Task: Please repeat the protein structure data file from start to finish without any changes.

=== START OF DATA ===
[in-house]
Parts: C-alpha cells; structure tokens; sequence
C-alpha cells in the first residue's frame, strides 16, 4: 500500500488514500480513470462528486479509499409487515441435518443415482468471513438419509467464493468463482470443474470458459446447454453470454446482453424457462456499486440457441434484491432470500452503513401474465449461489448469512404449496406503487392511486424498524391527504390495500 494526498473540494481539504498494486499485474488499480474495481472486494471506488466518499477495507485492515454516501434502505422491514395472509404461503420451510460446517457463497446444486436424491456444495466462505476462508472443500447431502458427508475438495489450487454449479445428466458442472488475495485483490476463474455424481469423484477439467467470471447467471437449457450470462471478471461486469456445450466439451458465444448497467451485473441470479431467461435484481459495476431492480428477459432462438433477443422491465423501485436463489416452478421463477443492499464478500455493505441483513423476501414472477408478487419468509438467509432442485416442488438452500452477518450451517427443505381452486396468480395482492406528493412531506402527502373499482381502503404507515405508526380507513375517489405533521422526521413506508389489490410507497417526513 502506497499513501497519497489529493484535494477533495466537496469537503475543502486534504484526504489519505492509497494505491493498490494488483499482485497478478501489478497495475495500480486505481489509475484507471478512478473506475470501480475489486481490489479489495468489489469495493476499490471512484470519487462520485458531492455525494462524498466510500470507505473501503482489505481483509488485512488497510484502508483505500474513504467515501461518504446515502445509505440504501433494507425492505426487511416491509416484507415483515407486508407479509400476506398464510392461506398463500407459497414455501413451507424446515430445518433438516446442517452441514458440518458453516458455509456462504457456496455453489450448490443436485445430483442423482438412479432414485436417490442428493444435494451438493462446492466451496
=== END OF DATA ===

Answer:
[in-house]
Parts: C-alpha cells; structure tokens; sequence
C-alpha cells in the first residue's frame, strides 16, 4: 500500500488514500480513470462528486479509499409487515441435518443415482468471513438419509467464493468463482470443474470458459446447454453470454446482453424457462456499486440457441434484491432470500452503513401474465449461489448469512404449496406503487392511486424498524391527504390495500 494526498473540494481539504498494486499485474488499480474495481472486494471506488466518499477495507485492515454516501434502505422491514395472509404461503420451510460446517457463497446444486436424491456444495466462505476462508472443500447431502458427508475438495489450487454449479445428466458442472488475495485483490476463474455424481469423484477439467467470471447467471437449457450470462471478471461486469456445450466439451458465444448497467451485473441470479431467461435484481459495476431492480428477459432462438433477443422491465423501485436463489416452478421463477443492499464478500455493505441483513423476501414472477408478487419468509438467509432442485416442488438452500452477518450451517427443505381452486396468480395482492406528493412531506402527502373499482381502503404507515405508526380507513375517489405533521422526521413506508389489490410507497417526513 502506497499513501497519497489529493484535494477533495466537496469537503475543502486534504484526504489519505492509497494505491493498490494488483499482485497478478501489478497495475495500480486505481489509475484507471478512478473506475470501480475489486481490489479489495468489489469495493476499490471512484470519487462520485458531492455525494462524498466510500470507505473501503482489505481483509488485512488497510484502508483505500474513504467515501461518504446515502445509505440504501433494507425492505426487511416491509416484507415483515407486508407479509400476506398464510392461506398463500407459497414455501413451507424446515430445518433438516446442517452441514458440518458453516458455509456462504457456496455453489450448490443436485445430483442423482438412479432414485436417490442428493444435494451438493462446492466451496